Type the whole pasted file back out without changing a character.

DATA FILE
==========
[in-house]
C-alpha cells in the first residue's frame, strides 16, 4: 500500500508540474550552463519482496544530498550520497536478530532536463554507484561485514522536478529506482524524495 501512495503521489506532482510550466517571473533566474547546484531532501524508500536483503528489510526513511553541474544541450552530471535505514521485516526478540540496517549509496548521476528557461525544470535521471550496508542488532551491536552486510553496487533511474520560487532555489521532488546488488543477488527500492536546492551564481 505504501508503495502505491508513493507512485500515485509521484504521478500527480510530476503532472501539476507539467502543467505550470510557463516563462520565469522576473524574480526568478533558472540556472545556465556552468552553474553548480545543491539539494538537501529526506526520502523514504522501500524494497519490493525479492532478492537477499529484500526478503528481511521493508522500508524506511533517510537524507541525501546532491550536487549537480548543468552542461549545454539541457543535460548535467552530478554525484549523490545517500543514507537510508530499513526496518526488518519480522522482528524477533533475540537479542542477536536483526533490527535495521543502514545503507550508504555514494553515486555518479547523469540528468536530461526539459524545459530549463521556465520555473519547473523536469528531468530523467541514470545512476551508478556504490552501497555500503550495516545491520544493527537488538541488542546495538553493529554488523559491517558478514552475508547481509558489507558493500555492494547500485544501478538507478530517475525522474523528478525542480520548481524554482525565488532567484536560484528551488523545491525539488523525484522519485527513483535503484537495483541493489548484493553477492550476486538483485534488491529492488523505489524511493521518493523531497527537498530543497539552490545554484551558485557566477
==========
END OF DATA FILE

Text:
[in-house]
C-alpha cells in the first residue's frame, strides 16, 4: 500500500508540474550552463519482496544530498550520497536478530532536463554507484561485514522536478529506482524524495 501512495503521489506532482510550466517571473533566474547546484531532501524508500536483503528489510526513511553541474544541450552530471535505514521485516526478540540496517549509496548521476528557461525544470535521471550496508542488532551491536552486510553496487533511474520560487532555489521532488546488488543477488527500492536546492551564481 505504501508503495502505491508513493507512485500515485509521484504521478500527480510530476503532472501539476507539467502543467505550470510557463516563462520565469522576473524574480526568478533558472540556472545556465556552468552553474553548480545543491539539494538537501529526506526520502523514504522501500524494497519490493525479492532478492537477499529484500526478503528481511521493508522500508524506511533517510537524507541525501546532491550536487549537480548543468552542461549545454539541457543535460548535467552530478554525484549523490545517500543514507537510508530499513526496518526488518519480522522482528524477533533475540537479542542477536536483526533490527535495521543502514545503507550508504555514494553515486555518479547523469540528468536530461526539459524545459530549463521556465520555473519547473523536469528531468530523467541514470545512476551508478556504490552501497555500503550495516545491520544493527537488538541488542546495538553493529554488523559491517558478514552475508547481509558489507558493500555492494547500485544501478538507478530517475525522474523528478525542480520548481524554482525565488532567484536560484528551488523545491525539488523525484522519485527513483535503484537495483541493489548484493553477492550476486538483485534488491529492488523505489524511493521518493523531497527537498530543497539552490545554484551558485557566477